New Brunswick

Organigram lays off 400 workers, cites COVID-19 pandemic

Moncton-based cannabis producer Organigram has laid off 400 employees, about 45 per cent of its workforce, as a result of the pandemic.

Retail expert says cannabis industry not pandemic-proof, pot not considered essential everywhere

Moncton-based Organigram Inc. has laid off about 400 employees, most of whom volunteered to go home during the COVID-19 pandemic, the company says. (Tori Weldon/CBC News )

Moncton-based cannabis producer Organigram has laid off 400 employees, about 45 per cent of its workforce, as a result of the pandemic.

No one from Organigram was available for an interview Tuesday, but in a news release the company said it offered "voluntary layoffs" to some employees in an effort to contain COVID-19. 

"These are unprecedented and trying times. Our priority right now is to make sound strategic decisions that are in the best interests of our people and which will contribute to the long-term sustainability of [Organigram]," said CEO Greg Engel.

Organigram CEO Greg Engel said in a news release the company has enough inventory to continue to meet demand in the short term. (CBC)

Bruce Winder, a retail expert with Retail Advisors Network in Toronto, said many expected the cannabis industry would do well during the pandemic with so many people home-bound.

"I know initially that cannabis stock surged because folks thought that there's going to be a lot of cannabis being used throughout this pandemic," he said.

However, Ontario's recent announcement that cannabis stores are no longer considered essential and must close has caused "a bit of an issue" for cannabis companies who supply recreational users.

"Organigram is one of many companies, I think, that's had to lay off folks … to protect employees but also due to reduced demand from the recreational side," Winder said. 

Winder said even before the COVID-19 outbreak hit, the cannabis industry was already facing "significant headwinds" with issues around price point, product assortment and quality.

Organigram produces indoor-grown cannabis for patients and adult recreational consumers in Canada. (Brian Chisholm/CBC)

Given the enormity of the situation, he said the layoffs at Organigram are unfortunate but not surprising.

"They're one of thousands of companies across Canada, across many industries and sectors that have had to do some temporary downsizing both to protect employees and themselves and lower their liability but also because demand has fallen off," he said.

Industry will rebound

Organigram said it expects to be able to meet demand for the short tem, according to its statement, with a group of employees continuing to work in production and packaging.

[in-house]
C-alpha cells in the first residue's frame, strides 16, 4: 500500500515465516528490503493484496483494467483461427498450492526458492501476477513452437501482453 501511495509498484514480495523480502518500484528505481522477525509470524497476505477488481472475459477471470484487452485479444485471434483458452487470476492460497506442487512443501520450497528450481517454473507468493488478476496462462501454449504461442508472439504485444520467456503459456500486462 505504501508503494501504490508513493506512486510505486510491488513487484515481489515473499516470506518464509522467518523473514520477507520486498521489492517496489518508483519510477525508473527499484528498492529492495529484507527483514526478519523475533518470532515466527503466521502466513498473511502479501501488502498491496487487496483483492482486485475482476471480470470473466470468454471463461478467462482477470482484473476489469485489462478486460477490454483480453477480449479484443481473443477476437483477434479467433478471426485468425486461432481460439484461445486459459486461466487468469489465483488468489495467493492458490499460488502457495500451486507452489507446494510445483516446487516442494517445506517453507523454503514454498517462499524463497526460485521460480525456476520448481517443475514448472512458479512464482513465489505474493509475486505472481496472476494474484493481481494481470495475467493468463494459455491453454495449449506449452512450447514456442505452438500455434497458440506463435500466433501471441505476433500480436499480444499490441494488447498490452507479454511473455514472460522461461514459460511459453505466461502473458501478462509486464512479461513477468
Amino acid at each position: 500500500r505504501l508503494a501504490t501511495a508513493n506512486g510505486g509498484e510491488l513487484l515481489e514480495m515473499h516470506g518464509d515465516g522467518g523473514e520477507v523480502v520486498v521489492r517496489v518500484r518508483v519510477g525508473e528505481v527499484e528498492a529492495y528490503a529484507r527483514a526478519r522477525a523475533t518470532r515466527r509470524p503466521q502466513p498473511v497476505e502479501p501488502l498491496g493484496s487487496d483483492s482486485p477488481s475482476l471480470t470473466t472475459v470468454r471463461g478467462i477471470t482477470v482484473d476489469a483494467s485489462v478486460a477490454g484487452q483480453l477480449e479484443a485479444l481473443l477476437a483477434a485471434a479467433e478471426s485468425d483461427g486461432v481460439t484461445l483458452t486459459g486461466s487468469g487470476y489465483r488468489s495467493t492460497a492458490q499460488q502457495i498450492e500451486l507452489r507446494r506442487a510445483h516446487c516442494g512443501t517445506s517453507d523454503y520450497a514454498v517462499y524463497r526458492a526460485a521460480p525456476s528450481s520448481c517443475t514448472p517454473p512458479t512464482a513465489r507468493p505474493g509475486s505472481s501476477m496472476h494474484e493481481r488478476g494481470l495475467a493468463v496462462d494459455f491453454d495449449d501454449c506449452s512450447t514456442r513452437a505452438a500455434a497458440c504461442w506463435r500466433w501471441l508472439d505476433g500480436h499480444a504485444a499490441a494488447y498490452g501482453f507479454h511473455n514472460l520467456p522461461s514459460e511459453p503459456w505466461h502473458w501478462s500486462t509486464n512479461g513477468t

"Lump-sum payments will be paid to the affected employees to help bridge the gap to available government programs," the release stated.

Winder said he believes the larger players in Canada's cannabis industry, including Organigram, will rebound and thrive after the pandemic ends.

Retail consultant Bruce Winder says the recreational cannabis market took a hit when Ontario announced earlier this month that cannabis stores were no longer considered essential and must close. (CBC)

"I think if they've got a strong brand, and they've got a good following — even if it's regional … I think they're going to weather the storm here." 

Winder said he expects there will be a "shake out" in the industry with many smaller producers unable to survive which will lead to consolidation.

"If anything [demand] is going to grow and depending what happens in the U.S. election — you could see cannabis become legal in the U.S. over the next few years, and, if that happens, it's going to be a significant growth opportunity for folks like Organigram."

The temporary layoffs started March 24.

"We continue to monitor this rapidly changing situation and will make the decisions necessary to ensure the safest environment for our employees as well as insulating our business as best we can under the circumstances," Engel said.

Comments

To encourage thoughtful and respectful conversations, first and last names will appear with each submission to CBC/Radio-Canada's online communities (except in children and youth-oriented communities). Pseudonyms will no longer be permitted.

By submitting a comment, you accept that CBC has the right to reproduce and publish that comment in whole or in part, in any manner CBC chooses. Please note that CBC does not endorse the opinions expressed in comments. Comments on this story are moderated according to our Submission Guidelines. Comments are welcome while open. We reserve the right to close comments at any time.

Become a CBC Member

Join the conversation  Create account

Already have an account?

now